The estimated shading model and sensor environment error map are not essential, but may have many features. As one of the features, the sensor environment map may include an environment illumination map. The illumination map can be derived by comparing the albedo model of the object to the observed color of the object. Further, as described above, the sensor error map can indicate deviation from a predetermined state, dirt, lens shape, scratches, and the like. The sensor environment map may further include a noise map indicating the influence of the environment on the digital representation acquisition. To explain the noise, consider the technology that implements the disclosed technology by acquiring digital representations with an ultrasonic transducer. For example, a noise map is composed of noise related to tissue and reflection. In such embodiments, for example, due to the tissue density of the object, an acoustic equivalent to the albedo model of the object can be obtained. Such an embodiment shows that environmental models and maps can contribute instead of or in addition to the estimated shading model to render AR content and make it feel more realistic. Further embodiments may include a sensor environment map that includes deviations and distortions from the natural state of the observed object. For example, a face of a doll may include a mark drawn with a scratch or a pen. These features can be reflected and included in the AR content to be rendered. The rendering device can observe such distortion based on the difference between the known object model and the observed object. Known object models may be incorporated into the albedo model or distinguished.

  Step 170 includes generating environmentally adjusted AR content by applying an estimated shading model to the AR content. As described above, the estimated shading model (sometimes referred to as the environment shading model in this paper) is a transformation that changes AR content from its more ideal state to a state that is more suitable for the object as observed by the rendering device. Represent. The AR content can be adjusted by applying one or more lighting rule groups from the 3D albedo model to the part of the AR content corresponding to the part of the model, as in step 175. Geometric constraints (eg, polygons, bounding boxes, etc.), recognition features (eg, descriptors, keypoints, etc.), or other matching techniques enable correct matching of the rule group to the AR content site.

  For example, consider a case where a doll such as a Princess doll made by Disney (registered trademark) is sold together with a downloadable augmented reality application. The app is intended to allow children to interact with the princess at a tea party. A child shoots a real-time video of a doll with a tablet, for example. On the other hand, the application superimposes AR content as an animation of a doll's face that speaks or responds to a child's question. The animated lips, eyes, and skin are individually adjusted according to the rules in the albedo model and are therefore presented very naturally to the child.

  Step 180 includes the rendering device rendering the environmentally adjusted AR content. The rendering process includes converting AR content according to rules generated from sensor environment map information and other elements in the system. For example, the posture information can be used to deal with gaze or hidden surface removal. In addition, the position or orientation of the sensor that obtains the digital representation can be used to translate the AR content to the correct position for rendering.

  Step 190 includes presenting environmentally adjusted AR content rendered on a display. The display may be provided integrally with the rendering device. For example, as described in the above example where the tablet is a rendering device, the rendering device may be a tablet. In other embodiments, the display may be remote from the rendering device. For example, the display device may be a computer screen of a client computer, and the rendering device may be a web server or service that provides the rendering service over the Internet. The rendered environmentally adjusted AR content can be overlaid on at least a partial image of the object, as in step 195. Alternatively, the adjusted AR content may be arranged relative to the position of the object in the display. Further, the adjusted AR content may not be presented in the screen in a state outside the field of view but can be presented if it is within the field of view. For example, the AR content of the doll may include an image of a friend sitting near the position of the doll, and the image may not be displayed regularly. AR content can be arranged according to the characteristics of the estimated environment map. For example, a method of rendering a cloud in the darkest part of the environment map that is at a predetermined radius away from the object may be executed.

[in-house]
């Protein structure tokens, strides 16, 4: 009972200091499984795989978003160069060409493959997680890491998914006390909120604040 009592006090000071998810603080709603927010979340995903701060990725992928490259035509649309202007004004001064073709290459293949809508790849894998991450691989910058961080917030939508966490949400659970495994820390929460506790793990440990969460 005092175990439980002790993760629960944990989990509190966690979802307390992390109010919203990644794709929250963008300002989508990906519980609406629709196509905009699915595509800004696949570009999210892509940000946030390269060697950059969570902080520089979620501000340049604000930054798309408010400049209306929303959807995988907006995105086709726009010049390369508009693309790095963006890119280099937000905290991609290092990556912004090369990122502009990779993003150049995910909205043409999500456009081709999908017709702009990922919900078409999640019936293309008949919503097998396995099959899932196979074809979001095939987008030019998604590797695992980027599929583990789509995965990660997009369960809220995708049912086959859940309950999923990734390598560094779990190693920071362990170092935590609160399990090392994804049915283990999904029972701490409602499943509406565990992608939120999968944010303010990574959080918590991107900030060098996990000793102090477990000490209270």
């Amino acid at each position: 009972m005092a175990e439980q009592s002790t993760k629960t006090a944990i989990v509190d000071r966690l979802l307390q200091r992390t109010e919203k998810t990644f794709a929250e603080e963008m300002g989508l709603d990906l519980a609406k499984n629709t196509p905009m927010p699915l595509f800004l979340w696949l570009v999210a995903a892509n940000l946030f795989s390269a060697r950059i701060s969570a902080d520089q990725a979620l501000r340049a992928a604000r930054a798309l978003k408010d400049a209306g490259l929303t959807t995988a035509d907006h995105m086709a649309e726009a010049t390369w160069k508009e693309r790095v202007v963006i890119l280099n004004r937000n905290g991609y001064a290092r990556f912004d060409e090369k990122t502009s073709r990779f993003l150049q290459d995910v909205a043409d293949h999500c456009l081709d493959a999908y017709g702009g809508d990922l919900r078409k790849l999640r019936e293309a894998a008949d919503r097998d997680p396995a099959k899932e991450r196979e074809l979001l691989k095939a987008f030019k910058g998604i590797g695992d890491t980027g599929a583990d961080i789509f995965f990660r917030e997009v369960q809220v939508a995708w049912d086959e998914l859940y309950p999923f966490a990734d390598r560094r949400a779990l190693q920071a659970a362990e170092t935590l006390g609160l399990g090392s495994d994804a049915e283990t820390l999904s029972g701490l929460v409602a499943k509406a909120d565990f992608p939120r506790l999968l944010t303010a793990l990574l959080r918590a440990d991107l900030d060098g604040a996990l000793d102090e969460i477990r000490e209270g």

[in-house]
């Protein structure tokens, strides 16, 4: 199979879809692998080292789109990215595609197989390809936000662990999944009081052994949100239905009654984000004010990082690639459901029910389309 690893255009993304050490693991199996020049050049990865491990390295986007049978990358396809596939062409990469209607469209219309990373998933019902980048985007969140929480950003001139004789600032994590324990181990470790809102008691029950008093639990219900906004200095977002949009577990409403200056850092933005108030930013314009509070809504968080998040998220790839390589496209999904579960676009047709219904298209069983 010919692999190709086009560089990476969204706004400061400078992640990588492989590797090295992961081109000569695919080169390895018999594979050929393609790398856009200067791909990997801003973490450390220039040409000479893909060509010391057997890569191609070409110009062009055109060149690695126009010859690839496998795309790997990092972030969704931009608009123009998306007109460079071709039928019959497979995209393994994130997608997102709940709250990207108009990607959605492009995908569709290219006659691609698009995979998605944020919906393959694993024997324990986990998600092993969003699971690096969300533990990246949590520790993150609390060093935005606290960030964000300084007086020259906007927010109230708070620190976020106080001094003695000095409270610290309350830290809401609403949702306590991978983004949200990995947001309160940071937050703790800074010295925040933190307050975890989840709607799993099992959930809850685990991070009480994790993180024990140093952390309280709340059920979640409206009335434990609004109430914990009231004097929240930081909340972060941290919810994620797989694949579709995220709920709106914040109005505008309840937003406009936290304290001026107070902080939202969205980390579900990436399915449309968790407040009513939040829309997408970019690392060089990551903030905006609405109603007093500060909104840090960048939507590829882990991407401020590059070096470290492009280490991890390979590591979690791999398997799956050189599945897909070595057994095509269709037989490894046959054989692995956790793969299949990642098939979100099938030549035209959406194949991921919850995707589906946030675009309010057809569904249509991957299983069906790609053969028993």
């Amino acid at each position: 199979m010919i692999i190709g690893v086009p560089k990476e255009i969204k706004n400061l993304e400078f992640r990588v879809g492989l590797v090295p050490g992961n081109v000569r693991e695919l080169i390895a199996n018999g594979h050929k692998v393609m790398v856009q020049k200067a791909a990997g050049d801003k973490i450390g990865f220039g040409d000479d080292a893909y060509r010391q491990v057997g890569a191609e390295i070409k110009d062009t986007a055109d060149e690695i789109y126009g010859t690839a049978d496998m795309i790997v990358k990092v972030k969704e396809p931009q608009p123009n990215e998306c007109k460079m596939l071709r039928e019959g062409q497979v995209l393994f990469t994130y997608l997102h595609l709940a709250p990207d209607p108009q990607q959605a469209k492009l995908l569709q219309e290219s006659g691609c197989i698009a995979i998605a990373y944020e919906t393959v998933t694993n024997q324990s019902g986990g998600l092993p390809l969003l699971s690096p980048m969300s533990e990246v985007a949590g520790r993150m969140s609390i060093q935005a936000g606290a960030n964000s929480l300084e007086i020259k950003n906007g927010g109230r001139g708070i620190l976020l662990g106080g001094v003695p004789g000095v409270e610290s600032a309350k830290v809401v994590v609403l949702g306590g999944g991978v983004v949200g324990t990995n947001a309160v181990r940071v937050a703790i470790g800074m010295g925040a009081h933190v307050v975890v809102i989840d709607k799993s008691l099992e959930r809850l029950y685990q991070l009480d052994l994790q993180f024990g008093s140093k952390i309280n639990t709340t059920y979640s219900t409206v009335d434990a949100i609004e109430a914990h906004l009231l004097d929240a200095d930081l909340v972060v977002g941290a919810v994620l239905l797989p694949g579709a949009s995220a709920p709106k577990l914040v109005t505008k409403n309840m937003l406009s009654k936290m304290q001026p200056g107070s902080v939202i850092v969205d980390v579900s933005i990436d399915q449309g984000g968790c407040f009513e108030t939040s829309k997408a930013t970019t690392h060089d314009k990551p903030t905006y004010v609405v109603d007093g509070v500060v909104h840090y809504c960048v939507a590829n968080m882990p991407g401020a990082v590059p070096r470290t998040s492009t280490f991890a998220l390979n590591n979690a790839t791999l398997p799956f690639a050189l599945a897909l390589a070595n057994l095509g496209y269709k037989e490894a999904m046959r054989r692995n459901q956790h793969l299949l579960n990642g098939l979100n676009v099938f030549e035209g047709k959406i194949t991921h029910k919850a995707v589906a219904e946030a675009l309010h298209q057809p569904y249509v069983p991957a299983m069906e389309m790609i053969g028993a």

Given that the environment in which a target object is observed may vary significantly, a rendering device according to some embodiments may be capable of real-time tracking of the object as described in FIG. The tracking function described in FIG. 2 may be considered part of the rendering process as described for step 180 of method 100.

  In step 200, at least some of the features derived from the digital representation are tracked. It will be appreciated that the feature being tracked need not necessarily correspond to the feature that was originally used for object recognition. For example, the rendering device may recognize an object using SIFT features and descriptors and then perform tracking using FAST features. In step 205, the updated posture of the tracked object is estimated and the current object shading model is updated. In step 210, the environmentally adjusted AR content is re-rendered in response to movement of features specifically associated with the imaging sensor. The re-rendered content can take into account changes in the posture of the object, changes in facial expression, predictive motion, or other factors related to the movement of the object or feature. In one embodiment, at 205, the posture is reestimated to update the shading model, and the environmentally adjusted AR content at 210 is substantially aligned with the frames of the video sequence (eg, 10 fps, 20 fps, (30 fps, 60 fps, etc.) are re-rendered. Thereby, a natural impression can be given to the user.